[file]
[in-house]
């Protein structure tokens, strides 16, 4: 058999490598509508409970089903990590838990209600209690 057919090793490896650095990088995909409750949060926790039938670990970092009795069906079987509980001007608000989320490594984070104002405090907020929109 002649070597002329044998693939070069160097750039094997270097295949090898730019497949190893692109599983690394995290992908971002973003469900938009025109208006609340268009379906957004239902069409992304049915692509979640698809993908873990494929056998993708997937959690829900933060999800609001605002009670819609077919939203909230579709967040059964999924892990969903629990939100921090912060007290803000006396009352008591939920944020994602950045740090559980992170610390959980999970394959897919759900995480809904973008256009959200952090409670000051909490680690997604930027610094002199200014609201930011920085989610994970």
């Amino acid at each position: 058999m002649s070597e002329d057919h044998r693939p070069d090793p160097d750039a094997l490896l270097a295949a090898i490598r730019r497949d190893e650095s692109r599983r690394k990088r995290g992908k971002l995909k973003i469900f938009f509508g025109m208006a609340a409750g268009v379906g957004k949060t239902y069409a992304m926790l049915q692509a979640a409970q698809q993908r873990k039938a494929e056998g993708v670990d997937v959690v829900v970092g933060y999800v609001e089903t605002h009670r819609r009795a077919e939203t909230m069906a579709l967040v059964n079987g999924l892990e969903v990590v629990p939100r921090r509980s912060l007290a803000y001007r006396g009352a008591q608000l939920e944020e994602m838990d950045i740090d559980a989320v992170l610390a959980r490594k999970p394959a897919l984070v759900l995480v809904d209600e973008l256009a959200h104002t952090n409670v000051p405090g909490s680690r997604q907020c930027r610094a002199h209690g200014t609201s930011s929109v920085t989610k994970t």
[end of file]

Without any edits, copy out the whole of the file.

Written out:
[in-house]
């Protein structure tokens, strides 16, 4: 058999490598509508409970089903990590838990209600209690 057919090793490896650095990088995909409750949060926790039938670990970092009795069906079987509980001007608000989320490594984070104002405090907020929109 002649070597002329044998693939070069160097750039094997270097295949090898730019497949190893692109599983690394995290992908971002973003469900938009025109208006609340268009379906957004239902069409992304049915692509979640698809993908873990494929056998993708997937959690829900933060999800609001605002009670819609077919939203909230579709967040059964999924892990969903629990939100921090912060007290803000006396009352008591939920944020994602950045740090559980992170610390959980999970394959897919759900995480809904973008256009959200952090409670000051909490680690997604930027610094002199200014609201930011920085989610994970």
């Amino acid at each position: 058999m002649s070597e002329d057919h044998r693939p070069d090793p160097d750039a094997l490896l270097a295949a090898i490598r730019r497949d190893e650095s692109r599983r690394k990088r995290g992908k971002l995909k973003i469900f938009f509508g025109m208006a609340a409750g268009v379906g957004k949060t239902y069409a992304m926790l049915q692509a979640a409970q698809q993908r873990k039938a494929e056998g993708v670990d997937v959690v829900v970092g933060y999800v609001e089903t605002h009670r819609r009795a077919e939203t909230m069906a579709l967040v059964n079987g999924l892990e969903v990590v629990p939100r921090r509980s912060l007290a803000y001007r006396g009352a008591q608000l939920e944020e994602m838990d950045i740090d559980a989320v992170l610390a959980r490594k999970p394959a897919l984070v759900l995480v809904d209600e973008l256009a959200h104002t952090n409670v000051p405090g909490s680690r997604q907020c930027r610094a002199h209690g200014t609201s930011s929109v920085t989610k994970t």